In detaining South Korean POWs for over 50 years after the Armistice was signed, North Korean leaders have failed to “release and repatriate without delay” the POWs after cessation of active hostilities. They have therefore, violated Article 118 of the Geneva Convention III and committed the Article 8 War Crime of unlawful confinement. This violation continues to this day.
4.4.2. Crimes Against Humanity against the children and bereaved families of South Korean POWs
The systematic discrimination suffered by the children of South Korean POWs violates Article 7(1)(h) of the Rome Statute:
Article 7 – Crimes against humanity
- For the purpose of this Statute, “crime against humanity” means any of the following acts when committed as part of a widespread or systematic attack directed against any civilian population, with knowledge of the attack:
(h) Persecution against any identifiable group or collectivity on political, racial, national, ethnic, cultural, religious, gender as defined in paragraph 3, or other grounds that are universally recognized as impermissible under international law, in connection with any act referred to in this paragraph or any crime within the jurisdiction of the Court;
The children of the South Korean POWs were an identifiable group. The North Korean authorities designated them as “number 43’s.”
Persecution is defined as the “intentional and severe deprivation of fundamental rights.” [ROME 1998, Art. 7(2)(h)]. One form of persecution would be discriminatory restrictions imposed on individuals solely based upon the status of their parents.
The children suffered the same systematic discrimination as their POW fathers. They were restricted in their employment to similar mining and hard labor jobs as their fathers, restricted in their residence, and placed under increased surveillance based upon their “number 43” status. They were denied opportunities to attend college or join the North Korean military and thereby denied any means to improve their status. By imposing such discrimination upon the children of South Korean POWs, the defendants violated Article 7(1)(h) of the Rome Statute.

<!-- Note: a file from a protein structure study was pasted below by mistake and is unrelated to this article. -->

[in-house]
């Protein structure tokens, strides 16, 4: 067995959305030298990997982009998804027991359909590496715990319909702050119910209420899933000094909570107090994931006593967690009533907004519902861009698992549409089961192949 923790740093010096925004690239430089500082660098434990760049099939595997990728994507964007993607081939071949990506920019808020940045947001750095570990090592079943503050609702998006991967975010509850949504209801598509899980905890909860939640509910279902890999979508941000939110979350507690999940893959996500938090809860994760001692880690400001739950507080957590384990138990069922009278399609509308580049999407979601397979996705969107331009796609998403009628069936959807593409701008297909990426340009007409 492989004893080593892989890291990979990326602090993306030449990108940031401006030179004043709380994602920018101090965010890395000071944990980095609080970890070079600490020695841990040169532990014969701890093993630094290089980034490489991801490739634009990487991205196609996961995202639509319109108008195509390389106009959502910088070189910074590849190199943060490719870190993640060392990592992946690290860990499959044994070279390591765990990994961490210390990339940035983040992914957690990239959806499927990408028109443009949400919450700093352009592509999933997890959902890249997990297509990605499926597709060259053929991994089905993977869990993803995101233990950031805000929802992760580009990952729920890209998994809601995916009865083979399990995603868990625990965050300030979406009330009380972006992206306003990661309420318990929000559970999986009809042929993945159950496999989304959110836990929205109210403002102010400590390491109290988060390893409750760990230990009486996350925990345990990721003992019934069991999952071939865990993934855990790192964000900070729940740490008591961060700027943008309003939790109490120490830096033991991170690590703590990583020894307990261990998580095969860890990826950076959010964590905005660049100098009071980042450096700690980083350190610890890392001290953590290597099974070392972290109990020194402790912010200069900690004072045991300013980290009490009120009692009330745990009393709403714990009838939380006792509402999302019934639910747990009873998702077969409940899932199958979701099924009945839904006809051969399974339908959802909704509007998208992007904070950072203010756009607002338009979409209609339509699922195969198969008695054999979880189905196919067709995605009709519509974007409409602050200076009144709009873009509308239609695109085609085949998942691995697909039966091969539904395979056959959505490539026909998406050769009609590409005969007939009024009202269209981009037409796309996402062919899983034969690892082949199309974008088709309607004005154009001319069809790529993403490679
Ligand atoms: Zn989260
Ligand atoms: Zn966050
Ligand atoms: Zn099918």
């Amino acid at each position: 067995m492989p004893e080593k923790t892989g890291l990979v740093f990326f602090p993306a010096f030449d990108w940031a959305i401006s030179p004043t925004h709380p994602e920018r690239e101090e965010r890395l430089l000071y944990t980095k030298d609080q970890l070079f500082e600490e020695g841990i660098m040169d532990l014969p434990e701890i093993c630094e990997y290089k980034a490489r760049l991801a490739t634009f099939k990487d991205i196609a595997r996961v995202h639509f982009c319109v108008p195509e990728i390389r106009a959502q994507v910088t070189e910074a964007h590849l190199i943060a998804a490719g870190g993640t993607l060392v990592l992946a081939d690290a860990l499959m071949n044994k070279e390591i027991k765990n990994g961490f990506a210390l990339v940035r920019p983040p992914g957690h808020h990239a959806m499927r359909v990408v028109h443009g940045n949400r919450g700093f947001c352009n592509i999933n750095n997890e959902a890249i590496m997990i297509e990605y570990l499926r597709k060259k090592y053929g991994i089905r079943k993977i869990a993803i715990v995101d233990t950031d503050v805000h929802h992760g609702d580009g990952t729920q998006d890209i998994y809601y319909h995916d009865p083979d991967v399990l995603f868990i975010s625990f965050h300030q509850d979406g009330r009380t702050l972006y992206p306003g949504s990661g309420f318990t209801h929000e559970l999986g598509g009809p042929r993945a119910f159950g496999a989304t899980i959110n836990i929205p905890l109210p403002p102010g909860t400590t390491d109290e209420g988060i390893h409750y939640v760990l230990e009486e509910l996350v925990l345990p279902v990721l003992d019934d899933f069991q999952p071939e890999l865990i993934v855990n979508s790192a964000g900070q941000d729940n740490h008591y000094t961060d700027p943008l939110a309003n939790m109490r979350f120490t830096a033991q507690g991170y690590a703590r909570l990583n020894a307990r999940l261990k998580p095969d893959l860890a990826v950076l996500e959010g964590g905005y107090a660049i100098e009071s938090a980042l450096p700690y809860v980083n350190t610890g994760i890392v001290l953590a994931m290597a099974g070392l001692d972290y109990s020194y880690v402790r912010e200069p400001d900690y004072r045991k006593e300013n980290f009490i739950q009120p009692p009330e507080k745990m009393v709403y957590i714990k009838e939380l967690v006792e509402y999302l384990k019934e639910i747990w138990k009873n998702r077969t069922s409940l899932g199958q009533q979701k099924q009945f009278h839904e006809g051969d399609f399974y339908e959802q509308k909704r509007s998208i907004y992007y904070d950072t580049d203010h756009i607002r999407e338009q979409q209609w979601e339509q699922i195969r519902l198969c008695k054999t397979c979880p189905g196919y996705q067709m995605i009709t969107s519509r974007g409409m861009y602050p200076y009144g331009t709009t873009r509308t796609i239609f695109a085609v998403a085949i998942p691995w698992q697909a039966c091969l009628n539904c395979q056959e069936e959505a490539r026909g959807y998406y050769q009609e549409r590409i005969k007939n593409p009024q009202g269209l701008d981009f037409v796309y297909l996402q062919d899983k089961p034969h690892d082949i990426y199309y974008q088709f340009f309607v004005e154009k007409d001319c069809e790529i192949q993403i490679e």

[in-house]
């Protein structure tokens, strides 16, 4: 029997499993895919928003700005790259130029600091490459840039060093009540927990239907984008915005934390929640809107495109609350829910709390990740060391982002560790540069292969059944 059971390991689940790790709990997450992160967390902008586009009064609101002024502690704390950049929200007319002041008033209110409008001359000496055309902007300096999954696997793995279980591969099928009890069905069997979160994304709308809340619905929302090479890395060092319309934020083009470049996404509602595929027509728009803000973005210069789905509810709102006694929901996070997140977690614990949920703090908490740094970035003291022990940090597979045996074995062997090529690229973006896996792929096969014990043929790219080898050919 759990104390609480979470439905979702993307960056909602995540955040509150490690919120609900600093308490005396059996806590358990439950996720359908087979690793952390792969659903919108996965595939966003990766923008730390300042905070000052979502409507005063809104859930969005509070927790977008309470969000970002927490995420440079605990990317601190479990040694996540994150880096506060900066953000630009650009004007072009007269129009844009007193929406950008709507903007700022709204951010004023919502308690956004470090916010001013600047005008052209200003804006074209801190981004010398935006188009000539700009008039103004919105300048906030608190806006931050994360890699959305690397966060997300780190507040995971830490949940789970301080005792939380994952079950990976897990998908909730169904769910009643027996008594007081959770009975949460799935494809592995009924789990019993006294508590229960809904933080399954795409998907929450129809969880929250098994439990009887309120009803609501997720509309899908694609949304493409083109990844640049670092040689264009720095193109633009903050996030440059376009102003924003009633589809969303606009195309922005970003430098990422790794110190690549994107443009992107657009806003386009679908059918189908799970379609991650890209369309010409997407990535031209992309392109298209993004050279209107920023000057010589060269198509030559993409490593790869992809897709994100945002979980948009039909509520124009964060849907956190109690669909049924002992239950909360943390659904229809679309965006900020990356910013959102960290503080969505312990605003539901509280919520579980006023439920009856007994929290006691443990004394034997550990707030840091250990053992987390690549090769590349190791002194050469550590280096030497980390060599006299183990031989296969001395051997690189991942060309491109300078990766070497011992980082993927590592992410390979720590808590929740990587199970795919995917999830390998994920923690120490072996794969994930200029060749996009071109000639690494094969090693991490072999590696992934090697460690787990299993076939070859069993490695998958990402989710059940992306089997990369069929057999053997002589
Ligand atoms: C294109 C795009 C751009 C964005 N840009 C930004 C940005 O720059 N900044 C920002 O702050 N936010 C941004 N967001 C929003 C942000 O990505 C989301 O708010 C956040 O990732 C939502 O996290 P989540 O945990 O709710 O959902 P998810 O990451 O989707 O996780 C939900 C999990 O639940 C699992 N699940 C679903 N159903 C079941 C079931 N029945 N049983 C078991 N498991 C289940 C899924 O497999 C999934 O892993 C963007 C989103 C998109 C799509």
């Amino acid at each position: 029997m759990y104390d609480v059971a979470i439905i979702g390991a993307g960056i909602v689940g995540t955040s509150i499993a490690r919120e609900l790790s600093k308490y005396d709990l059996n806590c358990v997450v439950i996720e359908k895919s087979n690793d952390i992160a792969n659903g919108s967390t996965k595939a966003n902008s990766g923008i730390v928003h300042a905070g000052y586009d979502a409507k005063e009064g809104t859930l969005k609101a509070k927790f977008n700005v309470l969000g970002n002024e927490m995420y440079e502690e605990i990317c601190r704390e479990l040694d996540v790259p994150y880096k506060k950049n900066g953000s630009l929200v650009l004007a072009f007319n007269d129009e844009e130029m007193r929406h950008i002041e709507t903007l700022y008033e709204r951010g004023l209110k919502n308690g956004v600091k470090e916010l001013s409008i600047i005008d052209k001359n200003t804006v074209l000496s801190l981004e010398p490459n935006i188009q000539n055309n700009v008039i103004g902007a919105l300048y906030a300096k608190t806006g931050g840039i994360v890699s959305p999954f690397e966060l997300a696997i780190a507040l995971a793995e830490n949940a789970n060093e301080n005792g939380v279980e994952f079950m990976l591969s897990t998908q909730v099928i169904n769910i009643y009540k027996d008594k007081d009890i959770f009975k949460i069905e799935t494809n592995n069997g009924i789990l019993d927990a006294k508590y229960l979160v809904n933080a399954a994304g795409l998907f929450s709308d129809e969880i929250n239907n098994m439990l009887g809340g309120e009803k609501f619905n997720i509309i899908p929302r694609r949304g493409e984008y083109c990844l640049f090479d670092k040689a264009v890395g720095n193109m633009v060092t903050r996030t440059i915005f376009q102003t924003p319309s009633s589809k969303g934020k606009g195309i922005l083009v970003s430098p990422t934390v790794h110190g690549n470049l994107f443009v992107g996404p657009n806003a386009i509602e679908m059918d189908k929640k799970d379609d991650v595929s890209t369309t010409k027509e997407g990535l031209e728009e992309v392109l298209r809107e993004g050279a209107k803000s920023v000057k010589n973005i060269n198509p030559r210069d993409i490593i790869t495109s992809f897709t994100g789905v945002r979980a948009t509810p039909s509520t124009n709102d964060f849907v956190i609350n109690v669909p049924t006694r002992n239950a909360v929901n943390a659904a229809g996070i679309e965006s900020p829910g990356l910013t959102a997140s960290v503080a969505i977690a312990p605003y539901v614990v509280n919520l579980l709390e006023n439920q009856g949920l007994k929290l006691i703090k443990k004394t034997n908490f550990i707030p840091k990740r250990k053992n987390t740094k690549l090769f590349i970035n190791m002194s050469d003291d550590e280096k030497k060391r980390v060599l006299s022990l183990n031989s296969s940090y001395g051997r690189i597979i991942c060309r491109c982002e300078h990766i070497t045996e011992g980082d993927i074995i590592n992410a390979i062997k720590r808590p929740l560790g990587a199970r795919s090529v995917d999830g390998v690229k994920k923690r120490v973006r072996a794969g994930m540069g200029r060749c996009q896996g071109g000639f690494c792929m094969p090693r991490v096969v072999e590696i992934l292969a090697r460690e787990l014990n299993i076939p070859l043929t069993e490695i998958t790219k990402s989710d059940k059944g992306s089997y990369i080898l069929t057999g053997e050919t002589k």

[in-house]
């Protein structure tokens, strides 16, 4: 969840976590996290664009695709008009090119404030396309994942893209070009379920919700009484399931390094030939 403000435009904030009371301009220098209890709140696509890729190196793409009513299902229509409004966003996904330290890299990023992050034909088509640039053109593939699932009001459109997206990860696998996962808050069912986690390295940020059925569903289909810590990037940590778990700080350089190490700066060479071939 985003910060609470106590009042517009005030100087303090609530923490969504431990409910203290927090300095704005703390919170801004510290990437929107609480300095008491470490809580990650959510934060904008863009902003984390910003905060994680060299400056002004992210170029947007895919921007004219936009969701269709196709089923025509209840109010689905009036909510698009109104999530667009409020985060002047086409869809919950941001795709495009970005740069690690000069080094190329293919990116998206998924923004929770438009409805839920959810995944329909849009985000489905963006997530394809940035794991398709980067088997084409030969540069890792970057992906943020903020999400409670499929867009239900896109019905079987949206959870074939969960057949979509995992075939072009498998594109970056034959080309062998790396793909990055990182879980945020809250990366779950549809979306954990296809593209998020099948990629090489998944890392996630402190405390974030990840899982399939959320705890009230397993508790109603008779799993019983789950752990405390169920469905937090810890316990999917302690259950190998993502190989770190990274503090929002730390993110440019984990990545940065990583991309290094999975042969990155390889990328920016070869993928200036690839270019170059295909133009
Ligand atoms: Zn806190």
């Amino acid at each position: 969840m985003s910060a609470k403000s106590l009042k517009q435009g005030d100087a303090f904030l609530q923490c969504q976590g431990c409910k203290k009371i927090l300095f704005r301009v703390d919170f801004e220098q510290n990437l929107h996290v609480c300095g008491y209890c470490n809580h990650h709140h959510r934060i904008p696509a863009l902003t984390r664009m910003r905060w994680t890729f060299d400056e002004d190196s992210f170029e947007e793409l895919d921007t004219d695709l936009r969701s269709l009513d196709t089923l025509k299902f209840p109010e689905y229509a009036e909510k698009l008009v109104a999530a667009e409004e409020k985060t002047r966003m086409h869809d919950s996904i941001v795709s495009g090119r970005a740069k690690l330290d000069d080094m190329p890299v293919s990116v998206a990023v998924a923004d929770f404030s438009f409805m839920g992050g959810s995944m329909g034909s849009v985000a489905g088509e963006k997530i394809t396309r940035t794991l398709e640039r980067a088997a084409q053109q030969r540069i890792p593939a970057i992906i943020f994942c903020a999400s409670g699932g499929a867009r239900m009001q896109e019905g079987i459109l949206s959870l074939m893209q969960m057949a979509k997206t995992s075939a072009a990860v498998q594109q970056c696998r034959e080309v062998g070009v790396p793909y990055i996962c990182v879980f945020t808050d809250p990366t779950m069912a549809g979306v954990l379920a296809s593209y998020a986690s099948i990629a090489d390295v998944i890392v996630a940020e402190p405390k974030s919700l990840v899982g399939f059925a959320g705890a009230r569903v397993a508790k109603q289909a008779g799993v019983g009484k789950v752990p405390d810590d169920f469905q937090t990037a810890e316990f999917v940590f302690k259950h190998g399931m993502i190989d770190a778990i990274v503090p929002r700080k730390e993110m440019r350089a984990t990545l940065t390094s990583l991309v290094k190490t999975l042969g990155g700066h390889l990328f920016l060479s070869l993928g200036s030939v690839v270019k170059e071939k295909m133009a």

These War Crimes against the POWs are particularly outrageous because they flagrantly breach the Geneva Conventions which the North Korean leadership themselves announced that they would honor. The current leadership in North Korea has continued the violation for over 50 years. By persecuting the children the defendants have extended the virtual enslavement suffered by the South Korean POWs to their descendants.
4.5 Evidence against defendants to be presented to the ICC
Evidence against the defendants will include direct evidence in testimonies from POWs who have escaped from North Korea, and documentary evidence from declassified Soviet-era Archives.
4.5.1. Direct Evidence against defendants from POW Testimonies
The testimonies from escaped POWs to be used as evidence of War Crimes and Crimes Against Humanity include the following:
1) The denial of any contact with their families in South Korea regarding their whereabouts
2) Testimonies that POWs were denied an opportunity to return to South Korea, or to seek asylum in a third country as other POWs held by Communist forces.
3) Testimonies that POWs were denied opportunities to contact the Red Cross or Neutral Nations Repatriation Commission.